Investors are famous for their knee-jerk reactions, and today was a perfect example of how spot impressions can lead to big market moves. Throughout much of the day, the Dow Jones Industrials (DJINDICES:^DJI) traded higher, despite some concerning economic data on the manufacturing and jobs front this morning. But, when John Williams, the president of the San Francisco Federal Reserve, said that the Fed could stop its full-out purchase of bonds this summer, and eliminate the quantitative easing program entirely by the end of the year, the stock market got spooked, and the Dow closed down 42 points, while the S&P 500 fell a more substantial half percent.
Within the Dow, a couple of notable decliners were good examples of the dynamics affecting this market. Disney (NYSE:DIS) fell 1.8%, despite its ESPN unit's capturing a lucrative contract for exclusive rights to broadcast the U.S. Open tennis tournament over the next 11 years. Yet, with Disney having hit successive new highs since January, it gets progressively harder for it, and other similarly high-performing stocks, to keep extending their gains to new records.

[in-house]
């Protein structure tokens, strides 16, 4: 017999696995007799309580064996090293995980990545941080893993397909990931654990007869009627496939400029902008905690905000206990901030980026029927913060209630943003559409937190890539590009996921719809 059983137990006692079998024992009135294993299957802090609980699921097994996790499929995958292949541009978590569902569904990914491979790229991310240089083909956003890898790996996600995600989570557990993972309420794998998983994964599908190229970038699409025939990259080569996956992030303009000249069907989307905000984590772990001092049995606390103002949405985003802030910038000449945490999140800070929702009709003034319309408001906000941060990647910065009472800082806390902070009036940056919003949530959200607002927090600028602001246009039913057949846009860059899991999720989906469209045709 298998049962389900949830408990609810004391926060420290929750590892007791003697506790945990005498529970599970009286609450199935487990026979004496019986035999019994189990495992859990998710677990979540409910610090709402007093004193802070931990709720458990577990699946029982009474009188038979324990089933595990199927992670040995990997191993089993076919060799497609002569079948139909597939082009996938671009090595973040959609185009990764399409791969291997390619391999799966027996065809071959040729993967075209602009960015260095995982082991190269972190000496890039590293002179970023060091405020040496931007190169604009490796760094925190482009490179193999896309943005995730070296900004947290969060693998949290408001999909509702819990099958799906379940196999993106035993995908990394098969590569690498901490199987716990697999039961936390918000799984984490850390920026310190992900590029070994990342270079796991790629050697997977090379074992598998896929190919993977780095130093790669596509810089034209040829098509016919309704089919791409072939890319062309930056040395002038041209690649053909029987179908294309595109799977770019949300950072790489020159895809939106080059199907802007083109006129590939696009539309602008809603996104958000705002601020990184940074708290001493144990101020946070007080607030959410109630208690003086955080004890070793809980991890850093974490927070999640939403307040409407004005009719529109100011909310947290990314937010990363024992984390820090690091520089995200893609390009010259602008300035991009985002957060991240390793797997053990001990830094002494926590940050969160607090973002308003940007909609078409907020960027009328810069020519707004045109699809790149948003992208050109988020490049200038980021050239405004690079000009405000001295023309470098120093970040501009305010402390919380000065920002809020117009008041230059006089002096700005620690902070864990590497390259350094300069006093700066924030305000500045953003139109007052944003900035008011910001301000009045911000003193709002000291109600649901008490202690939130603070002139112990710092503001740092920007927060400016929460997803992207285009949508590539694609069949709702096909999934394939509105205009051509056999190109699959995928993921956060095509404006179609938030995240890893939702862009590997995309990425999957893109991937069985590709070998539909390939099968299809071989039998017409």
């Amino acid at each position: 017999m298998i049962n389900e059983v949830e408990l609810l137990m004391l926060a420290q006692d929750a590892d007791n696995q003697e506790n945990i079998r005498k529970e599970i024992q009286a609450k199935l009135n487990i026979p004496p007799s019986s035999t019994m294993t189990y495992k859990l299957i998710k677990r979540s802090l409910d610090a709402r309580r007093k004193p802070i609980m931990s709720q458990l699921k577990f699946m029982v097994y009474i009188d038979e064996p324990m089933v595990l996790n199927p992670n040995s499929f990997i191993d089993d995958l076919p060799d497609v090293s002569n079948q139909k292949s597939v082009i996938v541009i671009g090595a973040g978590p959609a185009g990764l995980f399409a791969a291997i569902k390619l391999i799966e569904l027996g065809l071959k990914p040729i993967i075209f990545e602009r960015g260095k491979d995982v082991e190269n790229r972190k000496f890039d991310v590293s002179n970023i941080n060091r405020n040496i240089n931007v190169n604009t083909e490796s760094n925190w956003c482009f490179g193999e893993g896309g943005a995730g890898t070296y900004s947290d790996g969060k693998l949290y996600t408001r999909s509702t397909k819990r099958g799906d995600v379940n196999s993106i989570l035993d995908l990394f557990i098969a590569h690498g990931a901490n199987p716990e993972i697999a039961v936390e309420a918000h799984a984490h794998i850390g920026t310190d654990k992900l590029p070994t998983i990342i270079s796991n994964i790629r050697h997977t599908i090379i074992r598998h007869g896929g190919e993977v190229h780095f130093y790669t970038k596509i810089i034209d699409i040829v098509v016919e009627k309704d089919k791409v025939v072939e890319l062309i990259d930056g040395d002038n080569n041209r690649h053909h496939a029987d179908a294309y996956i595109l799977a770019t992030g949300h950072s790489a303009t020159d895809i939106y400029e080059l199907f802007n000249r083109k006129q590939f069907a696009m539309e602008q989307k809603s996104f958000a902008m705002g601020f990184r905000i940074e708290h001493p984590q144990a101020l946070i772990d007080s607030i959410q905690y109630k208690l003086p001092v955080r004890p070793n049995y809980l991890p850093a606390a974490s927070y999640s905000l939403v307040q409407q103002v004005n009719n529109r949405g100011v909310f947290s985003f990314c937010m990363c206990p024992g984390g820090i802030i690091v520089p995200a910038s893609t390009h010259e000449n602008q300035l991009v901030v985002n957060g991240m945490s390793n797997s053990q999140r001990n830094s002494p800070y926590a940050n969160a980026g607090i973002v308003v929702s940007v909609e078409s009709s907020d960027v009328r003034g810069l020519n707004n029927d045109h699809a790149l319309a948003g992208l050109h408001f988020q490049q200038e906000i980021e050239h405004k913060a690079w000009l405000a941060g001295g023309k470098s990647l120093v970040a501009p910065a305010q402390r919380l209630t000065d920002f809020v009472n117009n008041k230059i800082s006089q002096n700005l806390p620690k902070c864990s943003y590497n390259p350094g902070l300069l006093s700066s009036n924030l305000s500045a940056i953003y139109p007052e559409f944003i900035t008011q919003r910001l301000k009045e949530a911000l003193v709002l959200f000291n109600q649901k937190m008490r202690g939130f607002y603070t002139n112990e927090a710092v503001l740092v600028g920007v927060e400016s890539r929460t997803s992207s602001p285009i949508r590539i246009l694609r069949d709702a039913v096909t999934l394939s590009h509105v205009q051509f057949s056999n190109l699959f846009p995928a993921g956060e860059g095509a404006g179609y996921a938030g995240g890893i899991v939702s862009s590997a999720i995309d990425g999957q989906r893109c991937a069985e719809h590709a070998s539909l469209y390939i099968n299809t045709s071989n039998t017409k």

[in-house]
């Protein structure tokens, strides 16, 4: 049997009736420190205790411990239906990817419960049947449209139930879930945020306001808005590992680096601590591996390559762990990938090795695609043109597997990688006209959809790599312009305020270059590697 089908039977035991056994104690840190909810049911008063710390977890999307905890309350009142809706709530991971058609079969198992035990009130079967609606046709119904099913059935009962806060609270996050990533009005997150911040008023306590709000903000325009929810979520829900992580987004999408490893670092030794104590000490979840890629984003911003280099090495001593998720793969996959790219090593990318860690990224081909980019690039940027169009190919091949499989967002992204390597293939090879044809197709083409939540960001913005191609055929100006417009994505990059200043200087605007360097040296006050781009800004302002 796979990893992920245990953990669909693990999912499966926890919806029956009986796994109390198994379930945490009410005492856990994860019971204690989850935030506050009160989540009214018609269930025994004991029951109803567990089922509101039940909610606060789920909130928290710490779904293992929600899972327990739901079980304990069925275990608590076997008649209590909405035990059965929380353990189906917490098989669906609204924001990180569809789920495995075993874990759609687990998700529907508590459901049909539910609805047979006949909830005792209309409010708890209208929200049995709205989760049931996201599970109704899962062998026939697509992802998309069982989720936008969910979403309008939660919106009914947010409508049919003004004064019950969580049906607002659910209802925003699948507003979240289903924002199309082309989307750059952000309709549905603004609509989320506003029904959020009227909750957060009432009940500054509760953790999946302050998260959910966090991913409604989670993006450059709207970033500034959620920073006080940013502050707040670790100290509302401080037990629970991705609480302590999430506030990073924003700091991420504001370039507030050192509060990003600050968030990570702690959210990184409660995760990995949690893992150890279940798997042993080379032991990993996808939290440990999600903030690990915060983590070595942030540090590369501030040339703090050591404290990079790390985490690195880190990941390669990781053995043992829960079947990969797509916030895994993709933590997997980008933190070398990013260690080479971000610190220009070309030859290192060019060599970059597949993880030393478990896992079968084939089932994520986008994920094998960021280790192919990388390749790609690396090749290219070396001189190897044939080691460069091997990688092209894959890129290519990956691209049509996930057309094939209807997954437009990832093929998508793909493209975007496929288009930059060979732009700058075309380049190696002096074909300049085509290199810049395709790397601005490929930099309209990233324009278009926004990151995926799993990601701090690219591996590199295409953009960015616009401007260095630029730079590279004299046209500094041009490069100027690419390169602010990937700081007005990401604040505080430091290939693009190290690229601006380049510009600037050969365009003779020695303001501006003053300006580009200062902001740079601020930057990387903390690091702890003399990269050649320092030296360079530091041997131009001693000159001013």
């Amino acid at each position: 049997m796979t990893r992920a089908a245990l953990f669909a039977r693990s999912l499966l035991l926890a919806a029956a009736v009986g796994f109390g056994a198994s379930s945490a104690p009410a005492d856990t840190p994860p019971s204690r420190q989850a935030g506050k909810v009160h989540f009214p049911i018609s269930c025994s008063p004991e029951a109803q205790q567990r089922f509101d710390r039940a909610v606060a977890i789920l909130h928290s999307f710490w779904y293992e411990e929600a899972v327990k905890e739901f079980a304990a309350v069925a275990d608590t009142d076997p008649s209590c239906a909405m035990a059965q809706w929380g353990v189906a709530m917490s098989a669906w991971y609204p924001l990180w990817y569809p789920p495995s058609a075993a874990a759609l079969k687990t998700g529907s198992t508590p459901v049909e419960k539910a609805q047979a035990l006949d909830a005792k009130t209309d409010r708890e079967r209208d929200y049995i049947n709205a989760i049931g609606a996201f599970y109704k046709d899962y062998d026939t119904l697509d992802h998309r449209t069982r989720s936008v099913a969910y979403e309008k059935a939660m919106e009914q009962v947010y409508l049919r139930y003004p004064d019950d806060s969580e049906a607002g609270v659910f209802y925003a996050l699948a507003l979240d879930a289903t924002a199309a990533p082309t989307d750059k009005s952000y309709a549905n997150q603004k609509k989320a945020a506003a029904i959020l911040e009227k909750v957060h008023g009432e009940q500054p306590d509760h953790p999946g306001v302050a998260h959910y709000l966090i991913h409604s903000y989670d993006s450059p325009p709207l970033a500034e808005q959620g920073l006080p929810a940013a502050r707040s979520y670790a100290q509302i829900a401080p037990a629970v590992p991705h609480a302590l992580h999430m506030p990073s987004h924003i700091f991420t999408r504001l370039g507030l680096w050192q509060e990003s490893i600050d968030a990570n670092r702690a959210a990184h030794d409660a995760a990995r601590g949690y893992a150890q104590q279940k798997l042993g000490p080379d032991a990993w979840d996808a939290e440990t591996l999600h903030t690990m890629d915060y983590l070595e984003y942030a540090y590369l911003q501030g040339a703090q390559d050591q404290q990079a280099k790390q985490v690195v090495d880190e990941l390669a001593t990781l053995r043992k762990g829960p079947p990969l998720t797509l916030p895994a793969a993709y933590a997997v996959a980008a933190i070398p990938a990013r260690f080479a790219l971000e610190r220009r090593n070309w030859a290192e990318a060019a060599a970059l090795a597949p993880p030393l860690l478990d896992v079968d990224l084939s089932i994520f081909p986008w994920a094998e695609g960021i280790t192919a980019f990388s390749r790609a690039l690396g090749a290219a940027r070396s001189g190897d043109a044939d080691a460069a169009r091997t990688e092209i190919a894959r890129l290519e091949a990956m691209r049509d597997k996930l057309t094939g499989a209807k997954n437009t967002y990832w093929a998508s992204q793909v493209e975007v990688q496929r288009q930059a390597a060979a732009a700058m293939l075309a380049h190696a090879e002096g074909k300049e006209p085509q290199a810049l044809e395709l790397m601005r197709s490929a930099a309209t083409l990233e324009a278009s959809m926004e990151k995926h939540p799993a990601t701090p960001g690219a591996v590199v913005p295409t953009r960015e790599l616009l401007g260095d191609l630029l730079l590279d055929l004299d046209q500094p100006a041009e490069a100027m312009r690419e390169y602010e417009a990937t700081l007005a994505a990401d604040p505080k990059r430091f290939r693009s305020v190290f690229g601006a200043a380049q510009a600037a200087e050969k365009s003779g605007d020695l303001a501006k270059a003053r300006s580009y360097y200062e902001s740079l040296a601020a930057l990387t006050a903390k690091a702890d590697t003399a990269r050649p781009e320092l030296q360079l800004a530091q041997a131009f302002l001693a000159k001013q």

Meanwhile, Wal-Mart (NYSE:WMT) fell 1.7% after a somewhat disappointing quarterly earnings report. Same-store sales dropped 1.4%, and the retailer cited a reduction in the amount of tax-refund checks it cashed as indicative of the relative weakness of the retail environment during the quarter. A weaker-than-expected forecast for current-quarter earnings also worried investors, despite comments that the company is seeing positive same-store sales trends early on in its fiscal second quarter. Arguably more troubling for long-term investors is the fact that you'd expect Wal-Mart to thrive in challenging economic environments, but that hasn't happened this time around.
Outside the Dow, ReneSola (NYSE:SOL) led the NYSE lower, plunging 13% after it posted a worse-than-expected loss for the first quarter. Although the showing was narrowly better than last year's loss, falling prices and panel shipments for the quarter pushed gross margins negative. Despite the company's assurances that future sales could recover, investors aren't confident about the prospects for ReneSola and many other Chinese solar companies in the current ultra-competitive environment.